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Old 22nd December 2009, 10:28   #3586
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Originally Posted by govigov View Post
ID 746:

after a little googling i think the car would be - "1929 Chenard et Walcker"
Brilliant Googling, I must say. Although I'd be happiest if you could disclose the name of the car as well.

Anyway. The full name of the car is the Chenard et Walcker Tank.
Chenard-Walcker, also known as Chenard & Walcker and Chenard et Walcker was a French automobile manufacturer, from 1900 to 1946. The factory was at first in Asnières-sur-Seine moving to Gennevilliers in 1906.
Ernest Chenard (1861-1922) was a railway engineer and maker of bicycles with a factory in Asnières-sur-Seine. He joined with mining engineer Henri Walcker (1877-1912) in 1898 to make motor tricycles. They formally founded Chenard, Walkcer et Compagnie in 1900 with Chenard in charge of design and Walcker sales and finance. In the same year made their first four wheel car.

Chenard et Walcker holds the unique distinction of winning the 24 hr Le Mans in the year of its inception - 1923.

This "tank" car had a 1.5L OHV engine, which was pretty robust to be converted from road to track use with minimal modifications. It earned the name "tank" due to its shape, recessed lights within the grille, and those artillery-lookalike wheels. Even the engine was accessed by 2 "hatches" opening up from the top of the bonnet.

Recently one such "tank" coupe of 1931 vintage has come up for sale through Hyman Ltd of US, for the meagre sum of USD 225,000!
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Old 22nd December 2009, 14:33   #3587
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Originally Posted by predatorwheelz View Post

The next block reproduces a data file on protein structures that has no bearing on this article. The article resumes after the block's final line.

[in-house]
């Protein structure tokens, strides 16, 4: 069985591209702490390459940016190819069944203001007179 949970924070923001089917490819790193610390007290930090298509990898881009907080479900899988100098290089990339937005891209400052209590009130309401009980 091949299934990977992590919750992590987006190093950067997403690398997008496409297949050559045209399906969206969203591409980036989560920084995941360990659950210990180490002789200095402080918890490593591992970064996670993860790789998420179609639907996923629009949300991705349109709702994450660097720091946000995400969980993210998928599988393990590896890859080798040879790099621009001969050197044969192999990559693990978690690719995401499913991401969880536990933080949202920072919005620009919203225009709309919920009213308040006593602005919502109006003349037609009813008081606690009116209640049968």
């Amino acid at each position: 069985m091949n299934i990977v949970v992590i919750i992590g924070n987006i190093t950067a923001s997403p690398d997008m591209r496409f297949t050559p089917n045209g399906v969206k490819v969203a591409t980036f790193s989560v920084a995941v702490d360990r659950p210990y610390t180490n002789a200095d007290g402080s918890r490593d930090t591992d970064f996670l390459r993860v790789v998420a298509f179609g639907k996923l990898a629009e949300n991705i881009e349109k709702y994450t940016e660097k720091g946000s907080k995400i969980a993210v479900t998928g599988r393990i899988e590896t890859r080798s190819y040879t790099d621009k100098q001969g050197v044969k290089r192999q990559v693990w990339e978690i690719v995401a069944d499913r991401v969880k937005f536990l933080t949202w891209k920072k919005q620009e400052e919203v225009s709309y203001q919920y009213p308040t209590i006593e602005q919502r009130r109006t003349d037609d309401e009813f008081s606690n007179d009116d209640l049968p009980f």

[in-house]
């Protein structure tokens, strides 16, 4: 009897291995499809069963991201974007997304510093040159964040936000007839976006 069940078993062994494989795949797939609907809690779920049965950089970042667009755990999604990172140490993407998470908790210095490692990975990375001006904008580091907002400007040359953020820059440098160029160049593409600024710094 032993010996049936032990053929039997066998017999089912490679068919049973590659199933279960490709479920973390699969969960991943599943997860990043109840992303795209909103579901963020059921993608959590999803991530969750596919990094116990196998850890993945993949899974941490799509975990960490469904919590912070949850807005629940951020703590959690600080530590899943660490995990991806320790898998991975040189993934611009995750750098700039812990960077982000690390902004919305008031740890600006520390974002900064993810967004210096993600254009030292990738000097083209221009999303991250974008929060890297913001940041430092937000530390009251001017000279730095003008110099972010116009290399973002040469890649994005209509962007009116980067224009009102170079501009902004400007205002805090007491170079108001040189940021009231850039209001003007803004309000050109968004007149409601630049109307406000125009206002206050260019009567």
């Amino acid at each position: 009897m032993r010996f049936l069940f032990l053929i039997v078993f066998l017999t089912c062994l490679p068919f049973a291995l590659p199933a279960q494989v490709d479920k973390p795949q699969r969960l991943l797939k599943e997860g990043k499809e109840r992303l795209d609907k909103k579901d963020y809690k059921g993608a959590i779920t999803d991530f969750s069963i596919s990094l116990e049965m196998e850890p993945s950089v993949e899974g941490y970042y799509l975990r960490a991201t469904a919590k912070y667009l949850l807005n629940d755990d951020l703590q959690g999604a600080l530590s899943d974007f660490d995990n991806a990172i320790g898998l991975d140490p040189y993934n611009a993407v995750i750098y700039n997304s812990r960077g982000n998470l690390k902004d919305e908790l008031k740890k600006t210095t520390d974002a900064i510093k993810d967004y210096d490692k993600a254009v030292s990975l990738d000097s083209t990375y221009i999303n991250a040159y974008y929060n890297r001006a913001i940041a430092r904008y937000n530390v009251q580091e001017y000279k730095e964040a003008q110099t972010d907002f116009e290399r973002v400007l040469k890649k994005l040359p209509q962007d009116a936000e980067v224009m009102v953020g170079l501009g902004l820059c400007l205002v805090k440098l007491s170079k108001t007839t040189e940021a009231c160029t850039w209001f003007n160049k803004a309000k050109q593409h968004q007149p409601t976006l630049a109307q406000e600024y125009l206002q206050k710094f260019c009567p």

...recessed lights within the grille,
Au contraire, mon frère, the car looks as bug-eyed as they come with external headlamps and external parking lights.

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Where are the recessed lights within the grille?

Quote:
Originally Posted by predatorwheelz View Post
and those artillery-lookalike wheels.
These are not artillery wheels typical of 1920s automobiles.
Artillery wheels on 1920s cars were spoked wheels. The spokes were made of forged steel or seam-welded from pressed steel. These spokes were mitred together and mounted to a solid metal nave or hub. Very early cars had oak spokes, fastened to ash felloes on the outer side and a metal nave on the inner.

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The wheels on the Tank are simple stamped steel wheels, as plain vanilla as they come!

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Old 22nd December 2009, 15:00   #3588
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Originally Posted by Ram View Post
Where are the recessed lights within the grille?
Dear Sir

Here are the recessed lights I was talking about. My earlier pic doesnt show them clearly, but they were very much present.

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Quote:
Originally Posted by Ram View Post
These are not artillery wheels typical of 1920s automobiles.
Artillery wheels on 1920s cars were spoked wheels. The spokes were made of forged steel or seam-welded from pressed steel. These spokes were mitred together and mounted to a solid metal nave or hub. Very early cars had oak spokes, fastened to ash felloes on the outer side and a metal nave on the inner.

The wheels on the Tank are simple stamped steel wheels, as plain vanilla as they come!


Ram
I really must be careful about the wordings I use. What I meant was not artillery wheels in the sense vintage enthusiasts use them. Instead, the wheels looked very much like tank wheels, and last heard, tanks are classified as artillery .

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sommes nous d'accord?
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Old 22nd December 2009, 15:08   #3589
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The front wheel in the tank pictured above is a spoked one which probably is 'literally' referred to by vintage enthusiasts, Preds 'figuratively' referred to the rest.